We are told that we need to follow “social distancing” by making sure that we are at least 2 m (6 feet) from those outside our household. The choice of 2 m is distinctly arbitrary. It is claimed that this is all that is needed to protect us from coughing and sneezing although I know from personal experience as a hayfever sufferer that I can happily sneeze much further than 2 m. Nobody mentions simply speaking which is one of the best ways of spreading the disease and probably how much of it is actually transmitted. Most people spit to a greater or lesser degree when talking, though they may not realise it. The 2 m limit was chosen once it was decided that using facemasks is pointless. That is clearly preposterous. In clinical settings they are used routinely and not just because they look good on television. It is inconceivable that any facemask use will make things worse. The basic paper ones are probably not much use, but simple fitted ones with an integrated filter must give a significant level of protection to the wearer and their contacts.
If we were encouraged to use facemasks routinely, cross infection between individuals can only be improved. As a minimum it stops an individual from touching their face as we all do repeatedly. Wearing facemasks would give everyone much greater confidence that a 2 m social distance might actually work. However social distancing must be maintained, probably longer than most other restrictions. Wearing a face mask makes it clear the individual is engaging seriously in our shared project to conquer this pandemic.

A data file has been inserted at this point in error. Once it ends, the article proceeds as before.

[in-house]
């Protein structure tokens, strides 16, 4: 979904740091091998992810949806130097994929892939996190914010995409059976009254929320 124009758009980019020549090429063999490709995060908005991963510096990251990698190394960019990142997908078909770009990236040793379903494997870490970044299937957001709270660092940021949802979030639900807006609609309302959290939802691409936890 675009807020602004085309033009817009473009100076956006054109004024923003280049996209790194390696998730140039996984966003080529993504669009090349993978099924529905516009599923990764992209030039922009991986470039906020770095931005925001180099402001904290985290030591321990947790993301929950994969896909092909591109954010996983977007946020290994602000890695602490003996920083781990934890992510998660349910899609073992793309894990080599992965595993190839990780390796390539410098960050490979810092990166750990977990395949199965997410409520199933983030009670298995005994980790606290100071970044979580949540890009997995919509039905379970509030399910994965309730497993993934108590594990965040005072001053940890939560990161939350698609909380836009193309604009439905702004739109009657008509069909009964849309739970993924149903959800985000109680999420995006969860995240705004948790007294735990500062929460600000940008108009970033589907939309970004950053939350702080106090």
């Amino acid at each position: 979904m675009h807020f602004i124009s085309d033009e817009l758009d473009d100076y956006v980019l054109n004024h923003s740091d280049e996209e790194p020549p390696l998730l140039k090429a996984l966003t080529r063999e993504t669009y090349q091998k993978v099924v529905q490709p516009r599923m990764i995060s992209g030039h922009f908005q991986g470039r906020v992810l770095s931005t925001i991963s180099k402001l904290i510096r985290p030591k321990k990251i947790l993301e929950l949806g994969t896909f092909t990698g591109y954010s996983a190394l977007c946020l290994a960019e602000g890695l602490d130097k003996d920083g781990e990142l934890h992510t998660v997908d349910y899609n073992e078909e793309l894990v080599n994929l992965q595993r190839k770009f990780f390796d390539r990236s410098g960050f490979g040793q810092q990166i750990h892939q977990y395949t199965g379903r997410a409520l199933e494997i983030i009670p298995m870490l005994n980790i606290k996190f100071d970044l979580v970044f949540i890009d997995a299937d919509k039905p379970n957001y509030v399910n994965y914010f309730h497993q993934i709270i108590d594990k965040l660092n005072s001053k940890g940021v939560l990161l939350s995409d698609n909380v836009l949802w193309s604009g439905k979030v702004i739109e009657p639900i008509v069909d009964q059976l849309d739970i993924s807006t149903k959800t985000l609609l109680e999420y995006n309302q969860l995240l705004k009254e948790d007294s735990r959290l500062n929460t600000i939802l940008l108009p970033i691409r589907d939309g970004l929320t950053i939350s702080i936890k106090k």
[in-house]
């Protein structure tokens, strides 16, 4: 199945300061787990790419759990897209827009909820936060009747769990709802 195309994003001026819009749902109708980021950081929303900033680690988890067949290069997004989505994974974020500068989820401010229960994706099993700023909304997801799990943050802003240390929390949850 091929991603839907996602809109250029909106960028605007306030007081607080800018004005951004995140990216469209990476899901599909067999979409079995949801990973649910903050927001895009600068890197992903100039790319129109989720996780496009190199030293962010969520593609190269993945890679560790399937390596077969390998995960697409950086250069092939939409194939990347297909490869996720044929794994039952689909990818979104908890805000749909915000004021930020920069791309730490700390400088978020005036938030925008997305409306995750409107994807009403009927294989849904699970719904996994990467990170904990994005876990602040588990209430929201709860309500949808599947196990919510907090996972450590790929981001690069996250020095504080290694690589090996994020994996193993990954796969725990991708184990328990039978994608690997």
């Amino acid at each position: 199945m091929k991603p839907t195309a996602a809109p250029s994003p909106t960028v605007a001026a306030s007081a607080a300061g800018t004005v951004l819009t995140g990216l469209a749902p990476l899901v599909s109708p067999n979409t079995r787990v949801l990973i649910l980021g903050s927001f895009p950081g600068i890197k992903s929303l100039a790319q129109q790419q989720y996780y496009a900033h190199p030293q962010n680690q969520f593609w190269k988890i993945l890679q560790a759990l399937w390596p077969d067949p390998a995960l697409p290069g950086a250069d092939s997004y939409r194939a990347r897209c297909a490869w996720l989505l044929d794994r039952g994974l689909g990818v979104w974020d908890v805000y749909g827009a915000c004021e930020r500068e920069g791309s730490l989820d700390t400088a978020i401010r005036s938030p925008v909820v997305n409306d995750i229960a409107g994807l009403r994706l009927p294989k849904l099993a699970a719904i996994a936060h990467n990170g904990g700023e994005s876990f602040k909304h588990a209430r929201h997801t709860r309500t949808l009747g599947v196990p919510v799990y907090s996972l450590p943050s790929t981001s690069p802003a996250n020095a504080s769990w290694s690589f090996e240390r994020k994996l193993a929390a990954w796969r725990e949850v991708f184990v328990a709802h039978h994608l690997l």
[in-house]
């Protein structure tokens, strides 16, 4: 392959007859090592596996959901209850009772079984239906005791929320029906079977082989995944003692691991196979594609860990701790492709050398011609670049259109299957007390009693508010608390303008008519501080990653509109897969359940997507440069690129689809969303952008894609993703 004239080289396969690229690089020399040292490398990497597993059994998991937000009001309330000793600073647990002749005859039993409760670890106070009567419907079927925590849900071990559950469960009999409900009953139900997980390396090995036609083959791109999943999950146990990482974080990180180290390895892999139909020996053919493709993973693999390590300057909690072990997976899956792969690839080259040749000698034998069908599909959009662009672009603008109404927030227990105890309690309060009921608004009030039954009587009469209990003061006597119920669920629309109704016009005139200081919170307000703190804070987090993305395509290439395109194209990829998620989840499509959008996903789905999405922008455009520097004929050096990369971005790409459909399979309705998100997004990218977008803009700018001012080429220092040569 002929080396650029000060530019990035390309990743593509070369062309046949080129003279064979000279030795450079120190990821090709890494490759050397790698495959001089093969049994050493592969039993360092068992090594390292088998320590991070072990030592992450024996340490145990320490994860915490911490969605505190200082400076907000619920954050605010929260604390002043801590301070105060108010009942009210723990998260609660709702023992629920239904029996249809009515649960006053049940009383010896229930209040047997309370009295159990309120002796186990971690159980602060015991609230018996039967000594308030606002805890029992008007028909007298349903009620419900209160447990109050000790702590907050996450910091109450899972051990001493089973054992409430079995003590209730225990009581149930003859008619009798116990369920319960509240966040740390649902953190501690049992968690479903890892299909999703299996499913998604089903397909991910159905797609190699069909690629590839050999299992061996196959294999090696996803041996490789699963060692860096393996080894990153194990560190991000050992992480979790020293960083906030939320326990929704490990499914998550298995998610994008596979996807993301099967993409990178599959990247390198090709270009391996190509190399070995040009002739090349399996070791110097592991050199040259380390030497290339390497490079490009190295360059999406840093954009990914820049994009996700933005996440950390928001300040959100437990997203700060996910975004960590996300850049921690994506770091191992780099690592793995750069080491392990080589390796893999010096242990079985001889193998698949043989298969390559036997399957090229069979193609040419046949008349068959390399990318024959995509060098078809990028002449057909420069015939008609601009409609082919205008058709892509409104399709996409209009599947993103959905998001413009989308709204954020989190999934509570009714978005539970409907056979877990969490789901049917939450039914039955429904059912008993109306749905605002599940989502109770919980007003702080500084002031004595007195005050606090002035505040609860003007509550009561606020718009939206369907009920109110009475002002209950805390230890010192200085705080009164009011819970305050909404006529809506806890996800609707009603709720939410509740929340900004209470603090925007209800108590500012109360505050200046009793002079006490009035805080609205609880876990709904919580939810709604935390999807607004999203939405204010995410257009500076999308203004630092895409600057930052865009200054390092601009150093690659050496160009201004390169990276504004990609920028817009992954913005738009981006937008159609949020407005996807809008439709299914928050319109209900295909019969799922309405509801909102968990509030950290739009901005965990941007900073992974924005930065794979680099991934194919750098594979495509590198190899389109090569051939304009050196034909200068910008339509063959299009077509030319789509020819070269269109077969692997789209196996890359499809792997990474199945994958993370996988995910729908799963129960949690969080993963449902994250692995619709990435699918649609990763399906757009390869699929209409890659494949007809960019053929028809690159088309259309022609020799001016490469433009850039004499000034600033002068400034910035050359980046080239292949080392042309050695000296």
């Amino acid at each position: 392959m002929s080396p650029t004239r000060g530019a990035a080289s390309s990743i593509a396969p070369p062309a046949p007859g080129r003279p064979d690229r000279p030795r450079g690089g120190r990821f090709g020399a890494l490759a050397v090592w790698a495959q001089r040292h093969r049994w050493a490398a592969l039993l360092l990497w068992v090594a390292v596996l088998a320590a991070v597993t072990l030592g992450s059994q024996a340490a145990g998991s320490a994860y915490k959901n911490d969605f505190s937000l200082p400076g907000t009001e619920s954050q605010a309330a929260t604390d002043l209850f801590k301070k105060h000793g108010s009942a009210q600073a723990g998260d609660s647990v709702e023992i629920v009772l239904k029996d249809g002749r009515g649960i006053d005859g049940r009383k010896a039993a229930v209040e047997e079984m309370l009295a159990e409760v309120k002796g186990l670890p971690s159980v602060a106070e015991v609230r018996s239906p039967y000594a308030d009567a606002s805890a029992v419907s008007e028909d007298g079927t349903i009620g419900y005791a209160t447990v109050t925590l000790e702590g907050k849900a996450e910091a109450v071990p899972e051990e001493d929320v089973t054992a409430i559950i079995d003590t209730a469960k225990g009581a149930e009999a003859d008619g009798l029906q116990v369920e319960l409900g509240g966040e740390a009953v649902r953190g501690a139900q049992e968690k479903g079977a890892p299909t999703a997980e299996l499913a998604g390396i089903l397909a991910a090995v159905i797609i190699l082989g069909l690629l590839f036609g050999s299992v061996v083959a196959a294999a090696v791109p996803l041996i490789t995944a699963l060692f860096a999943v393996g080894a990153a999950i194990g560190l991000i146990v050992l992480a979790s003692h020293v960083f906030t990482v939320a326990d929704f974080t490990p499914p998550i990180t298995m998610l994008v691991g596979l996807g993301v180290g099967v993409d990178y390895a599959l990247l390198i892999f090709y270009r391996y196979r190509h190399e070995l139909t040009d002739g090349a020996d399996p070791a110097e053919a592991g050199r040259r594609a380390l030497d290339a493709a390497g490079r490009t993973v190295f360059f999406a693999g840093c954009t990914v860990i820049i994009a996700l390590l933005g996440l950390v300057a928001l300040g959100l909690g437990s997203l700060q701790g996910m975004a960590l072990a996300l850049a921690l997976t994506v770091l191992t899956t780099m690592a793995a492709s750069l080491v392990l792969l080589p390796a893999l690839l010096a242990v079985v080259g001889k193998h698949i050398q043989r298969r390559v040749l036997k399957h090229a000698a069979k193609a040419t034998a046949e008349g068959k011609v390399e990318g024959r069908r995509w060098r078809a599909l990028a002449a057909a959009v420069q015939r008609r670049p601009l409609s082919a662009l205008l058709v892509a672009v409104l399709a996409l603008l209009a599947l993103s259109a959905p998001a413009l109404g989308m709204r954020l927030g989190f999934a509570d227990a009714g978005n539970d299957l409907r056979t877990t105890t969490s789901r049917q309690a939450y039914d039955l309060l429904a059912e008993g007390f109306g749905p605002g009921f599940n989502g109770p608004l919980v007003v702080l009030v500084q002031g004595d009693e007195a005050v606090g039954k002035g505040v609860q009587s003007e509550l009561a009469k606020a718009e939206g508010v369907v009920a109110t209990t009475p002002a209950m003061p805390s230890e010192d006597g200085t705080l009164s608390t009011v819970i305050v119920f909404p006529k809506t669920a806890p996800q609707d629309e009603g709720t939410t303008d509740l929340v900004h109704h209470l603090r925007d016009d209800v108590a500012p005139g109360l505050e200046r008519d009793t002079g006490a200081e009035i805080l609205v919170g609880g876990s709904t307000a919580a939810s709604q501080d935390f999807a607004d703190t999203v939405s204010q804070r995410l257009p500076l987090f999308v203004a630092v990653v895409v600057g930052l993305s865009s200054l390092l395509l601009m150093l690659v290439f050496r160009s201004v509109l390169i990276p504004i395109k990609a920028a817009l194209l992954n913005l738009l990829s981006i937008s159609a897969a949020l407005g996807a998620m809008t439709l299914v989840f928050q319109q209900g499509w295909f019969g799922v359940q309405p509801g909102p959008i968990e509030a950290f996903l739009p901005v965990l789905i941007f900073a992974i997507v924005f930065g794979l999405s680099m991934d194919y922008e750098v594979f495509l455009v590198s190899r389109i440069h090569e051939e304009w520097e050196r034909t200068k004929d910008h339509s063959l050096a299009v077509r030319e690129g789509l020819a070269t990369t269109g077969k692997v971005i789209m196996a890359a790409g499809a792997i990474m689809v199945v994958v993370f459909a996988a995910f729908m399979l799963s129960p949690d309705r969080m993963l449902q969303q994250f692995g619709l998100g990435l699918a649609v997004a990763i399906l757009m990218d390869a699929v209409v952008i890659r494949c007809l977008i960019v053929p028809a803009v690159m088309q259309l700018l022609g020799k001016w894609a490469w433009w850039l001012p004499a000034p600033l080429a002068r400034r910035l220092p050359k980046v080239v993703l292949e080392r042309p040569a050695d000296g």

The current restrictions on visiting parks, beaches, countryside and other recreational areas are important only if there is a risk that the crowds become so great that social distancing cannot be maintained. In that case those parks should indeed be closed. However, pictures of lots of people on Primrose Hill and most other locations over this last weekend showed that on the whole people are well separated from others outside their own family group. Images of police cars chasing family groups sitting well away from others on the grass in the sunshine are just silly and widely recognised as such. If some of the rules that are being imposed are clearly ridiculous we will be less likely to follow the others. Provided social distancing rules are being observed there really isn’t any point in restricting people from being outside.